In this beginner’s mass building workout guide we tell you everything you need to know to build slabs of lean muscle fast
You’re here because you want to increase your strength and stretch out the arms and chest of your summer t-shirts with some mass building.
This workout schedule is designed to add maximum bulk in just 6-8 weeks.
It pushes every muscle to the limit and uses cutting-edge scientific approaches to muscle gains. It’s a no-hold-barred, intense introduction to muscle growth – even for a beginner.
But it works.
In this detailed guide we take you through every step of the mass building process. This is your number one place to really push the boundaries and etch out a physique like you’ve never achieved before.
What does this program cover?
|Program duration:||6-8 weeks|
|Workout duration:||45-60 minutes|
|Equipment needed:||Barbell, dumbbell, resistance machines|
Mass Building Workout for Beginners
This 12-week workout is designed with one goal in mind.
Building mounds of strong, lean mass doesn’t happen overnight. And that’s why we’ve given you a time-frame of 3-months to make some real differences to the muscle that’ll stick to your frame like a badge of honor.
This is a beginner’s plan to get jacked.
Plain and simple.
It’s a surefire program for improving lean muscle.
In as little as 12 weeks you’ll have achieved:
- Balanced and aesthetic muscle growth
- Athletic strength and endurance
- More confidence
It doesn’t matter if you consider yourself to be super lean but with a real lack of muscle; or you’re overweight and want to shift the fluff and carve out a lean physique.
With the right tools and a bit of motivation you’ll be able to break down your barriers, start your strength training journey and achieve all of your goals.
Get Strong; Build Mass: A Guide to Getting Jacked
When it comes to building lean mass, there are a few golden rules to follow. These need to form your lifting bible as they guarantee you’ll hit your targets.
By incorporating these rules into your lifestyle you just can’t fail.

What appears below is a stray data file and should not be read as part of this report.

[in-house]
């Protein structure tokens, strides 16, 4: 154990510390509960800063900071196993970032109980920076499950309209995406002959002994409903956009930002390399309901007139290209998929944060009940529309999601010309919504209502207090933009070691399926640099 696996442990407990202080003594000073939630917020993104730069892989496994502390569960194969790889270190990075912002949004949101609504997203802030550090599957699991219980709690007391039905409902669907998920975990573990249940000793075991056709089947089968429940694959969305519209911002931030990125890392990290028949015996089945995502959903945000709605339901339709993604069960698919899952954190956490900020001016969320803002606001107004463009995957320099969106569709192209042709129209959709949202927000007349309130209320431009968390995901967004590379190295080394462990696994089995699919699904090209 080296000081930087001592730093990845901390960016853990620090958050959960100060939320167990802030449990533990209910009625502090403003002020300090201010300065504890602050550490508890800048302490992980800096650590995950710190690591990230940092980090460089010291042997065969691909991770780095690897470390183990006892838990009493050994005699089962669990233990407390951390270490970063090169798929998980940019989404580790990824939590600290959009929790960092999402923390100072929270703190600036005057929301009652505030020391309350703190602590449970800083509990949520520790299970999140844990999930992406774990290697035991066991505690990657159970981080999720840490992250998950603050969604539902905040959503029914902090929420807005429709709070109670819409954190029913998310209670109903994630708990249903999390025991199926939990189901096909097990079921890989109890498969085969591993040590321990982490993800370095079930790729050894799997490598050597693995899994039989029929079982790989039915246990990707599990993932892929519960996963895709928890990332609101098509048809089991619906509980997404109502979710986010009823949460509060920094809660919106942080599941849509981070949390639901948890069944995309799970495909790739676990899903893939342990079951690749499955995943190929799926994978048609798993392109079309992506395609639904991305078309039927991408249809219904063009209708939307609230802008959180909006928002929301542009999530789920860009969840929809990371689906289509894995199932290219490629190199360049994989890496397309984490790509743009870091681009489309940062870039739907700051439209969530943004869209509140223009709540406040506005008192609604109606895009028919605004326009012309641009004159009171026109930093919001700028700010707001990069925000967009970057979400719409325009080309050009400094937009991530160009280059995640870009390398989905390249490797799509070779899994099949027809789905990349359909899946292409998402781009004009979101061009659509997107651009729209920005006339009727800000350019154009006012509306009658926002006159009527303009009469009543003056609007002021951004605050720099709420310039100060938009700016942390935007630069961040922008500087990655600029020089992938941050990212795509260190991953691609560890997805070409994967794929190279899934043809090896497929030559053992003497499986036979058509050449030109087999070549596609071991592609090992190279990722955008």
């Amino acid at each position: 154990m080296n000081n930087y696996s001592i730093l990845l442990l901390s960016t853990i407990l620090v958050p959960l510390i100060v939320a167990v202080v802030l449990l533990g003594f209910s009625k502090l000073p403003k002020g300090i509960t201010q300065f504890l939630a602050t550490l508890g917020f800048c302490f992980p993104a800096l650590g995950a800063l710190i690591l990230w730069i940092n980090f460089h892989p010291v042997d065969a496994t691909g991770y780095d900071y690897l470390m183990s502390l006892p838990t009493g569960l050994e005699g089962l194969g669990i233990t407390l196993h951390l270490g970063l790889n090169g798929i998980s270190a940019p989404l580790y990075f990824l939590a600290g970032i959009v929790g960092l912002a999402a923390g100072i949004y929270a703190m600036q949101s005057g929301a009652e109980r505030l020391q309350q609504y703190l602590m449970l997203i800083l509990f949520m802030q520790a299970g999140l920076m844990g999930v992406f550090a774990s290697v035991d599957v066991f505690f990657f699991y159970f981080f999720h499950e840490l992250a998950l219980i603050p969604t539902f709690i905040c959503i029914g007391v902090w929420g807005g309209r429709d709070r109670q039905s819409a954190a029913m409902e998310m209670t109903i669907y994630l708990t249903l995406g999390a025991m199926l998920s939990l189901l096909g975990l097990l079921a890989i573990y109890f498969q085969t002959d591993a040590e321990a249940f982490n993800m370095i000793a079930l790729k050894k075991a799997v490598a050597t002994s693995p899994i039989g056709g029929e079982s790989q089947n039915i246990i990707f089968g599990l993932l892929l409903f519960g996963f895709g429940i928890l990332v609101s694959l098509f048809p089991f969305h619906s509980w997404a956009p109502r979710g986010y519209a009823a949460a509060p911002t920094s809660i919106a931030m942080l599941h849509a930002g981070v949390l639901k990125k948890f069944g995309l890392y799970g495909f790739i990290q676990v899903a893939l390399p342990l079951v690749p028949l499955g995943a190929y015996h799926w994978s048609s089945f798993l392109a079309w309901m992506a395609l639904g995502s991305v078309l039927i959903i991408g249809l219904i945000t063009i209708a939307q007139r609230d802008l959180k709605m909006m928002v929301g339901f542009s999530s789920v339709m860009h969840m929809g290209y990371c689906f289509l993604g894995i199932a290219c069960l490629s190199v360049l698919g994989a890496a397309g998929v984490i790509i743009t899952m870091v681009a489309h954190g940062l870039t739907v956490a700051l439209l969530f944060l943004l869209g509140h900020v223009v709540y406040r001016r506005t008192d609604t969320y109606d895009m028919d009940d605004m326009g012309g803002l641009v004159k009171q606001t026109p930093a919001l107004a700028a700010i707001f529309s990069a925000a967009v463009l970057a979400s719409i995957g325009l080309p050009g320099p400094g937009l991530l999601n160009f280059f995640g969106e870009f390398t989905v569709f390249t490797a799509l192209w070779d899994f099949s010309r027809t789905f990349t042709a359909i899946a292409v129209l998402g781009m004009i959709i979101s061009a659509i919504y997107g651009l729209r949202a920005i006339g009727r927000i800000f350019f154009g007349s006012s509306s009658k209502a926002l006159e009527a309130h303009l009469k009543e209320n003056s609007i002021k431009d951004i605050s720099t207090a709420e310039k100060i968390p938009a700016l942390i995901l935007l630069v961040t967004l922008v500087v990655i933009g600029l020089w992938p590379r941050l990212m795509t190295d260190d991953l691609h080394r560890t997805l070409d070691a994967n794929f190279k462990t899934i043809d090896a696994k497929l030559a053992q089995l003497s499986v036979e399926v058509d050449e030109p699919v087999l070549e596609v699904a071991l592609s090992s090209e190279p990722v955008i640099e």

So if you truly want to add mass, fast, this is what you need to do…
Make the gym your best friend
One of the hallmarks of a strong, lean lifter is their relationship with the gym.
Right from day one, you need to fit your workouts into your lifestyle.
It can take time for sure, but what we’re after is for you to achieve regular and frequent workouts in the early stages of your program.
If you fall into the trap of skipping sessions or having an ‘I’ll go tomorrow’ attitude, you’ll soon find that your gym membership collects dust and your gains are non-existent.
Building positive habits is half the battle when it comes to crafting a better body.
Set a weekly schedule and treat your gym workouts like appointments. After the first few weeks, you’ll find that the gym just becomes part of what you do.
You’ll no longer even think about skipping sessions.
Because the gym is just part of what you do.
Stick to the basic lifts
Focusing your attention on just a small number of core lifts will make all the difference when it comes to optimal growth.
Forget what the pro’s do, and forget what your buddy Chad at the gym says – variety is important as you progress, but as a beginner, simplicity is key.
Sticking to presses, pulls, squats and deadlifts are guaranteed to trigger muscle growth. It’s one of the only things that the gym bros and the scientists agree on.
Use the more intricate, isolation exercises a little bit like a dusting of sugar on a cake. More for decoration and presentation than anything.